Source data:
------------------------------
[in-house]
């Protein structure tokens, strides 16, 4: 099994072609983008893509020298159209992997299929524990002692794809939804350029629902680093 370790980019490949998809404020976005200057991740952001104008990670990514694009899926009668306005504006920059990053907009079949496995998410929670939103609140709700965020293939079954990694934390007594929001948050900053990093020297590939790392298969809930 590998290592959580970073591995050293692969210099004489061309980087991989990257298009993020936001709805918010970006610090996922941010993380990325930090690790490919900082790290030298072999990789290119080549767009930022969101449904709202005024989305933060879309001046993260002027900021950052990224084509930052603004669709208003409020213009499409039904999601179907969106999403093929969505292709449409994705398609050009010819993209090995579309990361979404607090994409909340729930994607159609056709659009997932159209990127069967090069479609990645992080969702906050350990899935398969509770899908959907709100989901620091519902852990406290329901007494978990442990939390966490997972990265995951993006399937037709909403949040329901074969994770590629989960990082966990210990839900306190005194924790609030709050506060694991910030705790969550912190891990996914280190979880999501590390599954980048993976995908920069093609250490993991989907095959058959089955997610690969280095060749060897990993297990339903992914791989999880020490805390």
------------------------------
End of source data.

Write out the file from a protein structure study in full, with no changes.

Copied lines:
[in-house]
């Protein structure tokens, strides 16, 4: 099994072609983008893509020298159209992997299929524990002692794809939804350029629902680093 370790980019490949998809404020976005200057991740952001104008990670990514694009899926009668306005504006920059990053907009079949496995998410929670939103609140709700965020293939079954990694934390007594929001948050900053990093020297590939790392298969809930 590998290592959580970073591995050293692969210099004489061309980087991989990257298009993020936001709805918010970006610090996922941010993380990325930090690790490919900082790290030298072999990789290119080549767009930022969101449904709202005024989305933060879309001046993260002027900021950052990224084509930052603004669709208003409020213009499409039904999601179907969106999403093929969505292709449409994705398609050009010819993209090995579309990361979404607090994409909340729930994607159609056709659009997932159209990127069967090069479609990645992080969702906050350990899935398969509770899908959907709100989901620091519902852990406290329901007494978990442990939390966490997972990265995951993006399937037709909403949040329901074969994770590629989960990082966990210990839900306190005194924790609030709050506060694991910030705790969550912190891990996914280190979880999501590390599954980048993976995908920069093609250490993991989907095959058959089955997610690969280095060749060897990993297990339903992914791989999880020490805390």